But in any case, my gut reaction is if you can track down why you have the two check, you will fix your problem. Have you tried recreating the constructor?

 

Mike...


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@StinusO wrote:

Hi all

 

I am experiencing a weird error in a small piece of code, which by the way used to run fine without any problems.

My goal is to use a .NET MemoryStream object as a base stream for a .NET GZipStream object and decompress a GZip'd string input - simple and cheap.

 

Getting back to the project after a couple of months not working on it, I find the unzip VI to fail in decompressing any compressed data strings - that includes strings that I compress and copy-paste directly from the compression VI by hand..

 

The resulting error is the well known generic code 1172 error, with a description of: "Reading from the compression stream is not supported."

However - I can run the same code on a different computer, and the VI successfully decompresses the string without any hickups!

 

Looking at the constructor node of the GZipStream I see two checkmarks in the method selector - is this an error or is it caused by the prototype of the constructor methods to be the same?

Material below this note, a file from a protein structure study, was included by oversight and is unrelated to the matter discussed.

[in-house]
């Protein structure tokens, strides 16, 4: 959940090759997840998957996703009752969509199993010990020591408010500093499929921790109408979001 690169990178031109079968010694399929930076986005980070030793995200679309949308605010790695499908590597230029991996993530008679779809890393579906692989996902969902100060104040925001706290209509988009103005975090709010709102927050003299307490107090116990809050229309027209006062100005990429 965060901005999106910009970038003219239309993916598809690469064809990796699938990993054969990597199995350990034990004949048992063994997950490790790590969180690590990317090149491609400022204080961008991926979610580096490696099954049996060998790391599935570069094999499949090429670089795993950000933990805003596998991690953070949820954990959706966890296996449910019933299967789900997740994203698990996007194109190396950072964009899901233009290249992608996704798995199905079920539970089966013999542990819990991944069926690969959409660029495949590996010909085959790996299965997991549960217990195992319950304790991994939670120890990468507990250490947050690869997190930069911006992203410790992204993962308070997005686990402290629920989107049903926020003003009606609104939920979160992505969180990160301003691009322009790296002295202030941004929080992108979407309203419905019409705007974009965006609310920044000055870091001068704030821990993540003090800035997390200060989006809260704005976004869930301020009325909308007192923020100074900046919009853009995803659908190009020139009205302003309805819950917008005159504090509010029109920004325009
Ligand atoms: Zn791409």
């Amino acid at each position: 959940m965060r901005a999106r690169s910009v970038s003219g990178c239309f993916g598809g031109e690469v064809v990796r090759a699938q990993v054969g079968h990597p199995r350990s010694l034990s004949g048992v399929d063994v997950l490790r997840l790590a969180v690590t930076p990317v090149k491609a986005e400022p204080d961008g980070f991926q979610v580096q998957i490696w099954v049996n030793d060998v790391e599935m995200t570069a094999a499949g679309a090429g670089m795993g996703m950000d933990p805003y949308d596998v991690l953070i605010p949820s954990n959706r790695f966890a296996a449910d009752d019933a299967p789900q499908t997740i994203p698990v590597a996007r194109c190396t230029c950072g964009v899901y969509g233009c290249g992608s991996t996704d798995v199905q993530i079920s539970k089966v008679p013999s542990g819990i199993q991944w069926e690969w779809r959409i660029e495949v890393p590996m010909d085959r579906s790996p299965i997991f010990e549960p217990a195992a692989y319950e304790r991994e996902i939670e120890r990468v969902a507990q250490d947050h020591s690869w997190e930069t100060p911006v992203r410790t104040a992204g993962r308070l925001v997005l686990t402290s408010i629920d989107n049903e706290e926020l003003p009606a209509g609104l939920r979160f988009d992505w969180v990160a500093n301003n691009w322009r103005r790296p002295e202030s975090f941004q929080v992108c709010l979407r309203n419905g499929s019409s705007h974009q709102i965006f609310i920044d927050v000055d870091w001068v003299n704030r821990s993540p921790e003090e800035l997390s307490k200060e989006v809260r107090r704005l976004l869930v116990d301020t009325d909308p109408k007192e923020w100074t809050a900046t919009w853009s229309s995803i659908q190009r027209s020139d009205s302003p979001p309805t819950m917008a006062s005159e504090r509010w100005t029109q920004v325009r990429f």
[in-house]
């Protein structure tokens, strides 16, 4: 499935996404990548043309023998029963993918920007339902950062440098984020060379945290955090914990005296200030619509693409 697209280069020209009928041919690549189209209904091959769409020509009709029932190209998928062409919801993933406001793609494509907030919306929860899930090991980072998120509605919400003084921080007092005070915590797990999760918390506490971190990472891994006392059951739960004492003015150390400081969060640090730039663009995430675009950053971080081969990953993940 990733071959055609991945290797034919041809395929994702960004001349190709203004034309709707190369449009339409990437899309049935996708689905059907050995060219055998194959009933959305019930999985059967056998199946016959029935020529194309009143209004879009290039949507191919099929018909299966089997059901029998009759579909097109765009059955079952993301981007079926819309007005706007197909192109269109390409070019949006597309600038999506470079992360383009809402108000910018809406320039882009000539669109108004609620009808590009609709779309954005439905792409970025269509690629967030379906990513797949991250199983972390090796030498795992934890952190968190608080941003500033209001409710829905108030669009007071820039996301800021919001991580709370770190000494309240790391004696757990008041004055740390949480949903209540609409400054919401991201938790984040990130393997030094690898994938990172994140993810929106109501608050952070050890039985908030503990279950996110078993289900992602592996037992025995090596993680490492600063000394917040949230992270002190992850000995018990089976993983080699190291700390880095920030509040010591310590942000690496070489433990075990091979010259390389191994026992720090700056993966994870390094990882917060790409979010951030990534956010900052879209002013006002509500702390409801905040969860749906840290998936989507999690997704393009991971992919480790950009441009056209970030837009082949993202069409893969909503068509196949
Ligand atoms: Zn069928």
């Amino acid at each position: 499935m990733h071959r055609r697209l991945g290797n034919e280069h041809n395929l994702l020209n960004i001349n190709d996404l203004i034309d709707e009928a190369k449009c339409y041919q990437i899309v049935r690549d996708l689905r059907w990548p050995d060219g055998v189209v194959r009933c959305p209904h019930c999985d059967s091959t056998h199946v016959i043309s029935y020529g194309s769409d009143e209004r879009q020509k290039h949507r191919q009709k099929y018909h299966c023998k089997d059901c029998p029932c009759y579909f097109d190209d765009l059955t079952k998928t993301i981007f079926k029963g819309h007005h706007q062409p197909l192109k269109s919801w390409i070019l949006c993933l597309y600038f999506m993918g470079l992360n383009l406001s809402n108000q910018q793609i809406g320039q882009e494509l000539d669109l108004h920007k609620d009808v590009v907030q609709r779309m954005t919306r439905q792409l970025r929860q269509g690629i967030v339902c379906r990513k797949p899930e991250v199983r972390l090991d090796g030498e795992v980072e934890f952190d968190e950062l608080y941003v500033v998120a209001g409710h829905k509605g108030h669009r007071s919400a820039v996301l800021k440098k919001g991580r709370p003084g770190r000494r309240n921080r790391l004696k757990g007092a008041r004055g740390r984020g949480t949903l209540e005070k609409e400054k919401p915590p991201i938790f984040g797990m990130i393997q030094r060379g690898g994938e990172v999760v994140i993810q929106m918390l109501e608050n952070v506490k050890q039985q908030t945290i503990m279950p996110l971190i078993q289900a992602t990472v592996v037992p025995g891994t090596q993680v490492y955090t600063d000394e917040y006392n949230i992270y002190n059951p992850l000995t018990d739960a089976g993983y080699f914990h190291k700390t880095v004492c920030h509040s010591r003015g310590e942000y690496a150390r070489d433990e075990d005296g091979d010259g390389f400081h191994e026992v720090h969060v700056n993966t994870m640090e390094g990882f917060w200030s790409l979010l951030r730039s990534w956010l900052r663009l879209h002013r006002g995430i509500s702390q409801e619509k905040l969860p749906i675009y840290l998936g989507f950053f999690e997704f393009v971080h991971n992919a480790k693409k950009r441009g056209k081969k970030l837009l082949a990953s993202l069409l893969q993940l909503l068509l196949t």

Constructor node misbehaviour?

 

Any ideas that can point me in the right direction on solving this is more than welcome..

 

I should mention that during the project's recent shelf time - I did install all .NET updates available through WIndows Update AND updated LabVIEW to 2013 SP1 (13.0.1f2 32-bit).

I run my dev environment in a virtual machine (vmware) but I don't think that's the cause of the error.

My OS is Windows 7 x64 on both the host as well as the guest..

 

BR and thanks in advance

Stinus Olsen